Millennials are entitled teenagers no more: By 2016, more than 17 million millennials were mothers. The generation that grew up in the of age GameBoys is now sending their own kids to school. The research firm Echelon Insights recently surveyed millennial parents with kids in public schools, and their new report offers evidence that today’s young parents care about more than just test scores, and are increasingly supportive of educational choice. This time, the millennials are right — giving their kids more educational options will boost their chances of success.
Echelon pollsters found that young parents evaluating school options rank school culture and extra-curricular activities as top priorities, comparable to standardized test scores. It’s now clear that millennial parents are wise to look beyond testing. New research suggests that teachers who do a better job of cultivating emotional skills and work ethic in their students are more likely to see their students succeed in the medium and long-term than teachers who simply raise test scores.
To be sure, other research indicates that test scores do affect long-run earnings. Either way, a growing body of evidence supports the millennial strategy of considering their children’s needs more holistically.
Second, Echelon’s report highlights that millennial parents vary widely in how they view the overall purpose of K-12 public education. Only 38 percent of respondents thought the primary purpose of early education was “to prepare your child for further learning, like college or trade school.” The rest of the young parents surveyed instead mentioned career readiness or life skills.
These findings suggest that young parents are open to the idea that college is not for everybody — and that college prep can’t be the only focus of K-12 education. They have good reason. Even though they’re more educated on average, millennials are earning 20 percent less than their parents did at the same age. They’re also saddled with significantly more student debt.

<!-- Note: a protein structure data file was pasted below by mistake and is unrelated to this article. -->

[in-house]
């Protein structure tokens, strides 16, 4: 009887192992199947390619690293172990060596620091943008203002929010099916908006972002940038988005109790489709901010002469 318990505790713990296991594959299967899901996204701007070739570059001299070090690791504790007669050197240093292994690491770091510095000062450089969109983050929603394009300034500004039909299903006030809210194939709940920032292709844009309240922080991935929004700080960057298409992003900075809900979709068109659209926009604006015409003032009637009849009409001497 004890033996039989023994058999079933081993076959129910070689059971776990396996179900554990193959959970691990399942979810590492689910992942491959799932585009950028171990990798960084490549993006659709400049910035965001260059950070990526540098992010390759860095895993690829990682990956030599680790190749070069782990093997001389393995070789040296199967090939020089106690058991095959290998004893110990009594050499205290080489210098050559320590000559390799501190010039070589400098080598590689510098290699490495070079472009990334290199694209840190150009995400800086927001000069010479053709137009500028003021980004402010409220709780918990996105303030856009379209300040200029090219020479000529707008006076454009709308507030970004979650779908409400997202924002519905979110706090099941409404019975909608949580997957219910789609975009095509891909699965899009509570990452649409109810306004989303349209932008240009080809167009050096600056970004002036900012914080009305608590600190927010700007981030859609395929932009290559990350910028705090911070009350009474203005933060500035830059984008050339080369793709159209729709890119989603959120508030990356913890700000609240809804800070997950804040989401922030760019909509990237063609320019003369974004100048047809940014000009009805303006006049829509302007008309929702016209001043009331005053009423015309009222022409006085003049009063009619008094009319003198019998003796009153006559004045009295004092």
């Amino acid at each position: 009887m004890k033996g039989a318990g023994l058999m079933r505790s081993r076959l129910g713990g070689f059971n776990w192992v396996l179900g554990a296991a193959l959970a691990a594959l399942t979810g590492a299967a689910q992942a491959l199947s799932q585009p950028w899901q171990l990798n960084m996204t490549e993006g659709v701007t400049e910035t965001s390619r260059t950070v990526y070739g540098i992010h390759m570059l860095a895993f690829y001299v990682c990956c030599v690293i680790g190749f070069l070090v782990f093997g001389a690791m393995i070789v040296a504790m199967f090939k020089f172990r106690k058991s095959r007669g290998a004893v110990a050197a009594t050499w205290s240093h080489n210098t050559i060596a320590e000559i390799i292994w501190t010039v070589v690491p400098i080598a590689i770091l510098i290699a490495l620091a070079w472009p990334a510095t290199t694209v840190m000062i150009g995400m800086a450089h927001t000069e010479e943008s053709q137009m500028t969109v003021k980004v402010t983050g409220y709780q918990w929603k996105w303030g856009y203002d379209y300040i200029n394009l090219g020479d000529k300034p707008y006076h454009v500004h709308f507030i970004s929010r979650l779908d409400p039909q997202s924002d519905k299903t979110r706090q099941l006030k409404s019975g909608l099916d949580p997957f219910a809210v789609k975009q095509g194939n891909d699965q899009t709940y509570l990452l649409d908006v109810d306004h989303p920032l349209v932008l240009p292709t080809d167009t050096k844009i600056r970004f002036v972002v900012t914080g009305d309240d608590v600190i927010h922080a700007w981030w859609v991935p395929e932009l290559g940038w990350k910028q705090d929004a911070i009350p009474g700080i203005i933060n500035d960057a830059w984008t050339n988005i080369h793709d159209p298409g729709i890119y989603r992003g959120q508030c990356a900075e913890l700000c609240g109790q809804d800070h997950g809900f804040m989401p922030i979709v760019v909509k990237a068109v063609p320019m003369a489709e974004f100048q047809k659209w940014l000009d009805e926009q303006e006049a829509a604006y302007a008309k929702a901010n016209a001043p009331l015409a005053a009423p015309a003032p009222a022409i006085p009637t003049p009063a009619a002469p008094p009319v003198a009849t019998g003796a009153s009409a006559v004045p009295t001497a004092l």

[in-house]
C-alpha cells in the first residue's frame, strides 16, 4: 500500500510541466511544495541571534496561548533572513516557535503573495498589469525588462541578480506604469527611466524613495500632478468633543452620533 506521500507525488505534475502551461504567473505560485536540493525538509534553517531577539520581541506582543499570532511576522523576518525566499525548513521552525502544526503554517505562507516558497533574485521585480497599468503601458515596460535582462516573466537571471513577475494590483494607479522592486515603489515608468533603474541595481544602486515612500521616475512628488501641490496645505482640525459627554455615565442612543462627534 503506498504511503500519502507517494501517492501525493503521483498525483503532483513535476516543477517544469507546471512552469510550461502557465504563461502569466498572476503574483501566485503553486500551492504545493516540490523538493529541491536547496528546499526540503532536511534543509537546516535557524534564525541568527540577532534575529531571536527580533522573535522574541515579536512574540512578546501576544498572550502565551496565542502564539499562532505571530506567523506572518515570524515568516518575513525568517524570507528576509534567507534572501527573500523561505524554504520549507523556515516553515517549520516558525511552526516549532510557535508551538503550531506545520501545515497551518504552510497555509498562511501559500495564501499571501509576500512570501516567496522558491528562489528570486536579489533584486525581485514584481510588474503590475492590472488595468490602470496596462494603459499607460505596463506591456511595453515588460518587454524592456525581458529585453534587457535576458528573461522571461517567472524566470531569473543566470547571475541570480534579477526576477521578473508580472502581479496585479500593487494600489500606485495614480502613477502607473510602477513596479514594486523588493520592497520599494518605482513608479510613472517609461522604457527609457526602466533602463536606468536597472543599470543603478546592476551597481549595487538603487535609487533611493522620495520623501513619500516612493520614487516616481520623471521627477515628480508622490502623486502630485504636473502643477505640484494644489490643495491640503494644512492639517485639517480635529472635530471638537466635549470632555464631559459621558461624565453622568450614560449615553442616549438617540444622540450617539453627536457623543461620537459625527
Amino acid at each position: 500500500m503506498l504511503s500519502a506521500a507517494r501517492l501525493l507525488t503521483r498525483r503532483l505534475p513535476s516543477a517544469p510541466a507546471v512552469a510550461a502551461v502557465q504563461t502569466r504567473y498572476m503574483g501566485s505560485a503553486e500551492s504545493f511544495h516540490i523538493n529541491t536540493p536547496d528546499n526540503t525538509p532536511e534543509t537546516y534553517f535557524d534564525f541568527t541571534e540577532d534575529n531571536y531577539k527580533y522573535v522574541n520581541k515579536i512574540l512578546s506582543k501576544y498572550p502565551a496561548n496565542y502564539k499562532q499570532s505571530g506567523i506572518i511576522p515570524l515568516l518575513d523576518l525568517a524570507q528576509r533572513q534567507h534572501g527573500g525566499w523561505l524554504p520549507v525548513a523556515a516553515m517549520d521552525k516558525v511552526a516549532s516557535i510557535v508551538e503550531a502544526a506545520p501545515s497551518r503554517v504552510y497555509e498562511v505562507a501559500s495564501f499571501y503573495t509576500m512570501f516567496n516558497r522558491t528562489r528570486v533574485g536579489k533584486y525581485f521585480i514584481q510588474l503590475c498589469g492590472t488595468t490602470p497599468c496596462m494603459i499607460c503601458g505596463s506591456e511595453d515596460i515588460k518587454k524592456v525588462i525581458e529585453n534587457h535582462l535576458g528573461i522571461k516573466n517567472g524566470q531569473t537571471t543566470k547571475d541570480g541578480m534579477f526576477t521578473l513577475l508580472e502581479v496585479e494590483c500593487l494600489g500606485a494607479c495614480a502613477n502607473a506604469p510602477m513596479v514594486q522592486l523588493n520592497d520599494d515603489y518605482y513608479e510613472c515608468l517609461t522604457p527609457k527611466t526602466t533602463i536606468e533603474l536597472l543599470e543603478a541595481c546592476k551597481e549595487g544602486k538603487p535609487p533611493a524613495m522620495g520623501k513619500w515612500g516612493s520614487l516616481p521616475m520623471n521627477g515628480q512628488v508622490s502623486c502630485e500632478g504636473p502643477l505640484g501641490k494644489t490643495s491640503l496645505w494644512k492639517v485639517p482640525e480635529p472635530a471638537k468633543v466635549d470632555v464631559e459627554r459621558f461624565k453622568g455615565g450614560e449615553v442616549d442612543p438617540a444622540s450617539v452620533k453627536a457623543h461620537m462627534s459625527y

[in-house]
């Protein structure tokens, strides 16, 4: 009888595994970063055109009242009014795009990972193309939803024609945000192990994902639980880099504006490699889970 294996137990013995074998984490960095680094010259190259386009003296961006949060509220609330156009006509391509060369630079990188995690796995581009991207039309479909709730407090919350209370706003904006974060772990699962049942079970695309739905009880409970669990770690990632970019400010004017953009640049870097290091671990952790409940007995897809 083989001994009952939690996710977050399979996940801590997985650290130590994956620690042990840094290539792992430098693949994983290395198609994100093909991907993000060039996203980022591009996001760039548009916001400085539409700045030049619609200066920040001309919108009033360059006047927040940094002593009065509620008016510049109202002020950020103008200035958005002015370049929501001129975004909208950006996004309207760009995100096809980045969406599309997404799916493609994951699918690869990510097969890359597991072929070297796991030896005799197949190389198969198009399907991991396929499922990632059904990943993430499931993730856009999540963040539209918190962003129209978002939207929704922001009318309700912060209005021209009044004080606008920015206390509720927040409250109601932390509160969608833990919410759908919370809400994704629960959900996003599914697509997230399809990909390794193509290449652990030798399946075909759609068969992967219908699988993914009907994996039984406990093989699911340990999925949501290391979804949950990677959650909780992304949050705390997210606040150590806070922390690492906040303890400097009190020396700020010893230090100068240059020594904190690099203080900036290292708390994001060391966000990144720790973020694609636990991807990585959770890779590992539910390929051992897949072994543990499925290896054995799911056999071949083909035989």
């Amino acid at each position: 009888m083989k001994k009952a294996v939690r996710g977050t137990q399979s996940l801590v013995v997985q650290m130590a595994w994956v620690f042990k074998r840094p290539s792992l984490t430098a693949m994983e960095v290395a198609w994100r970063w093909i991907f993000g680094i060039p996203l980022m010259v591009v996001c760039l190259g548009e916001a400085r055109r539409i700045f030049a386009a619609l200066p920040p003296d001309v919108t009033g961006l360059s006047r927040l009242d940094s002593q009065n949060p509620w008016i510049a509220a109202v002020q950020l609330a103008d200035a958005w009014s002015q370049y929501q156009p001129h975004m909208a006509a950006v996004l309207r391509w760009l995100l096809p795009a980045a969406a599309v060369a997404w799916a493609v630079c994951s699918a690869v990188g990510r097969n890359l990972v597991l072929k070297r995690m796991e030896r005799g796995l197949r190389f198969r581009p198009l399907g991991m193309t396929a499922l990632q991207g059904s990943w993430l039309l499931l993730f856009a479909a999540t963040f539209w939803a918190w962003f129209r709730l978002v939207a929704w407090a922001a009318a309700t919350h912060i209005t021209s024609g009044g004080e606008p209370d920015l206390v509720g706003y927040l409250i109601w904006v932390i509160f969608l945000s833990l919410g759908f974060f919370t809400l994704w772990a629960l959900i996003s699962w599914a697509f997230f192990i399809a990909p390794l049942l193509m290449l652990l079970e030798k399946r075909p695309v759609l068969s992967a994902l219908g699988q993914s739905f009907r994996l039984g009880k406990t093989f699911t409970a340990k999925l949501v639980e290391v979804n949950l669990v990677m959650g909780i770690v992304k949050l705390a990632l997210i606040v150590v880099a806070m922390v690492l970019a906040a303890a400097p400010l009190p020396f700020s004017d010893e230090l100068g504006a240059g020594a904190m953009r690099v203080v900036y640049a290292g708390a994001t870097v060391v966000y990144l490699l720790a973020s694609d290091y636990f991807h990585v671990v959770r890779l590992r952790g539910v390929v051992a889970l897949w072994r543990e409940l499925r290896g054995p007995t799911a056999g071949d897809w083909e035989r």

Beyond just debt, the current six-year graduation rate for four-year colleges is a dismal 56 percent, meaning that much of this debt is not even leading to a degree. At the very least, millennials recognize that a diversity in K-12 educational options for their kids will get them on well-suited career tracks earlier, saving time and money.
Yet the most important finding of the Echelon report was that millennial parents want to hold low-performing schools accountable with increased school choice. Seventy percent said that if students are attending an underperforming school, “they should be able to transfer to another public school in the district or attend a public charter school.” Nearly 60 percent said that persistently underperforming schools should be closed and that students should be re-assigned to an adequate school in the district. Low-income and minority parents were also less likely to say they were satisfied with their children’s schools, meaning they are the most eager for alternatives.
This enthusiasm for options is encouraging, as school choice programs can have significant positive impacts on both test scores and long-term outcomes like reducing crime. Yet even if school choice did not improve student outcomes, it remains inherently good for society to give young parents more freedom to choose the school their child attends. As the rise in two-income and single-parent households means millennial parents may spend less time with their kids than past generations did, educational autonomy is increasingly valuable because it gives working parents the chance to raise their kids how they see fit.
Millennial parents want more educational options for their kids, and it’s hard to blame them. Many are products of a public-school system that rewards conformity to a rigid, “ideal student” mold, and have seen firsthand how that system has failed to prepare them for today’s rapidly-changing economy. It’s exactly this experience that’s leading millennials to want unique students to have unique options. This generation is the first to fully recognize that, as Republican Sen. Ben Sasse put it at the 2018 ExcelinEd conference: “Children are not widgets — they’re souls.”